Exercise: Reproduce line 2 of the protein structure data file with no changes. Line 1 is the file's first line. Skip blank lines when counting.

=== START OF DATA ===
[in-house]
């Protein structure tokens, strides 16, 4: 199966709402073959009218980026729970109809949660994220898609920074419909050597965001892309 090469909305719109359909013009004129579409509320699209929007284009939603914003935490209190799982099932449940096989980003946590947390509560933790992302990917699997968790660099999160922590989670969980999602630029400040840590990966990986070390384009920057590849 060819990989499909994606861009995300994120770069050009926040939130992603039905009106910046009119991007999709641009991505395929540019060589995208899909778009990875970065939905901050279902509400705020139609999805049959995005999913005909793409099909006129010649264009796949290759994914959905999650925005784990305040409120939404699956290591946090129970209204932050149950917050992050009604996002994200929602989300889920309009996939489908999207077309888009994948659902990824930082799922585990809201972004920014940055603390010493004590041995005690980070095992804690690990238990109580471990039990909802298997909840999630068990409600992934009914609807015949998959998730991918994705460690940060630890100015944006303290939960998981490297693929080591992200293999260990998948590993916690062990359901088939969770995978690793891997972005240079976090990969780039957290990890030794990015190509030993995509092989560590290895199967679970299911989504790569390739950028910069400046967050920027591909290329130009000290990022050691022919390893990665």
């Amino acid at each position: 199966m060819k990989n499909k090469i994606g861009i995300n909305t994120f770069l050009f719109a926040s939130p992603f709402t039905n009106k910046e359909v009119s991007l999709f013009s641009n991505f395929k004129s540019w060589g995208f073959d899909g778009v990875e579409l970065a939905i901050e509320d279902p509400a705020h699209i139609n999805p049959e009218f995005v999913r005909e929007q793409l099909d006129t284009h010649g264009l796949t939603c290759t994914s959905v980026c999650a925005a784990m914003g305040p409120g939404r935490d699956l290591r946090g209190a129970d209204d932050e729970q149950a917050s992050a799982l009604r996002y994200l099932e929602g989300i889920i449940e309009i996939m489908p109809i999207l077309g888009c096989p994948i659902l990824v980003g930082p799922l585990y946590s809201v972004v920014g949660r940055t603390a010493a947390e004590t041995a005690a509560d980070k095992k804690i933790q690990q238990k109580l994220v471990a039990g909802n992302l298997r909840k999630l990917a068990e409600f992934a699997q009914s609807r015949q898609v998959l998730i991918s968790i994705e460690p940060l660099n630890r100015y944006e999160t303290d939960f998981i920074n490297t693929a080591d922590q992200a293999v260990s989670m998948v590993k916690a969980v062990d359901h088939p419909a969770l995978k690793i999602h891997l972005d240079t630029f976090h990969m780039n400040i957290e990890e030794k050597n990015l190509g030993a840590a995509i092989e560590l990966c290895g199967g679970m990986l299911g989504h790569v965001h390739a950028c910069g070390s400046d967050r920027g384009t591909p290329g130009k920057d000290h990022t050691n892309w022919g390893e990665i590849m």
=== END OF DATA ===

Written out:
């Protein structure tokens, strides 16, 4: 199966709402073959009218980026729970109809949660994220898609920074419909050597965001892309 090469909305719109359909013009004129579409509320699209929007284009939603914003935490209190799982099932449940096989980003946590947390509560933790992302990917699997968790660099999160922590989670969980999602630029400040840590990966990986070390384009920057590849 060819990989499909994606861009995300994120770069050009926040939130992603039905009106910046009119991007999709641009991505395929540019060589995208899909778009990875970065939905901050279902509400705020139609999805049959995005999913005909793409099909006129010649264009796949290759994914959905999650925005784990305040409120939404699956290591946090129970209204932050149950917050992050009604996002994200929602989300889920309009996939489908999207077309888009994948659902990824930082799922585990809201972004920014940055603390010493004590041995005690980070095992804690690990238990109580471990039990909802298997909840999630068990409600992934009914609807015949998959998730991918994705460690940060630890100015944006303290939960998981490297693929080591992200293999260990998948590993916690062990359901088939969770995978690793891997972005240079976090990969780039957290990890030794990015190509030993995509092989560590290895199967679970299911989504790569390739950028910069400046967050920027591909290329130009000290990022050691022919390893990665």